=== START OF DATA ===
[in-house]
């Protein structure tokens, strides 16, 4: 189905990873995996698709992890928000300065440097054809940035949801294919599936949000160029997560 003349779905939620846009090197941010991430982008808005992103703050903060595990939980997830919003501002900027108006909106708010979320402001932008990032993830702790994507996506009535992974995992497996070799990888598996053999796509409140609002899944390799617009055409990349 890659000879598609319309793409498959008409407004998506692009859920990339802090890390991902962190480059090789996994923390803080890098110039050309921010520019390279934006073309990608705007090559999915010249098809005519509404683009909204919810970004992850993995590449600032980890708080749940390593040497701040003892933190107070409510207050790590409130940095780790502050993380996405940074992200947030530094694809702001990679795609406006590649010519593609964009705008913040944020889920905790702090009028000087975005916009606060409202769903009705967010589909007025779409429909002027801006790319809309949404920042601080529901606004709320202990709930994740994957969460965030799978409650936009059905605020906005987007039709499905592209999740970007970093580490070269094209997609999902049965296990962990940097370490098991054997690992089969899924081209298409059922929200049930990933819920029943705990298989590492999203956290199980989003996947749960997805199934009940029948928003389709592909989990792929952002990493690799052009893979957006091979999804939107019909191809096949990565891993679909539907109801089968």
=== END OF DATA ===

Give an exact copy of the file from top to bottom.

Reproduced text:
[in-house]
């Protein structure tokens, strides 16, 4: 189905990873995996698709992890928000300065440097054809940035949801294919599936949000160029997560 003349779905939620846009090197941010991430982008808005992103703050903060595990939980997830919003501002900027108006909106708010979320402001932008990032993830702790994507996506009535992974995992497996070799990888598996053999796509409140609002899944390799617009055409990349 890659000879598609319309793409498959008409407004998506692009859920990339802090890390991902962190480059090789996994923390803080890098110039050309921010520019390279934006073309990608705007090559999915010249098809005519509404683009909204919810970004992850993995590449600032980890708080749940390593040497701040003892933190107070409510207050790590409130940095780790502050993380996405940074992200947030530094694809702001990679795609406006590649010519593609964009705008913040944020889920905790702090009028000087975005916009606060409202769903009705967010589909007025779409429909002027801006790319809309949404920042601080529901606004709320202990709930994740994957969460965030799978409650936009059905605020906005987007039709499905592209999740970007970093580490070269094209997609999902049965296990962990940097370490098991054997690992089969899924081209298409059922929200049930990933819920029943705990298989590492999203956290199980989003996947749960997805199934009940029948928003389709592909989990792929952002990493690799052009893979957006091979999804939107019909191809096949990565891993679909539907109801089968």